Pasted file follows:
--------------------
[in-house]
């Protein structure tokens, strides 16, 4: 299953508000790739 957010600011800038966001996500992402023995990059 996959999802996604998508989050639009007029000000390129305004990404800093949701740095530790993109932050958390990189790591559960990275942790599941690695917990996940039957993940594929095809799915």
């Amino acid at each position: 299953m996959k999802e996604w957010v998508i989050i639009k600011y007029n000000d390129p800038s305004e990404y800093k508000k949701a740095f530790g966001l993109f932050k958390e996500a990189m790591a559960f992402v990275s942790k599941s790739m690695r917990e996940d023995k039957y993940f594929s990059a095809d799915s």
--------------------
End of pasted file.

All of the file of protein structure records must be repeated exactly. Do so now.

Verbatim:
[in-house]
């Protein structure tokens, strides 16, 4: 299953508000790739 957010600011800038966001996500992402023995990059 996959999802996604998508989050639009007029000000390129305004990404800093949701740095530790993109932050958390990189790591559960990275942790599941690695917990996940039957993940594929095809799915």
């Amino acid at each position: 299953m996959k999802e996604w957010v998508i989050i639009k600011y007029n000000d390129p800038s305004e990404y800093k508000k949701a740095f530790g966001l993109f932050k958390e996500a990189m790591a559960f992402v990275s942790k599941s790739m690695r917990e996940d023995k039957y993940f594929s990059a095809d799915s």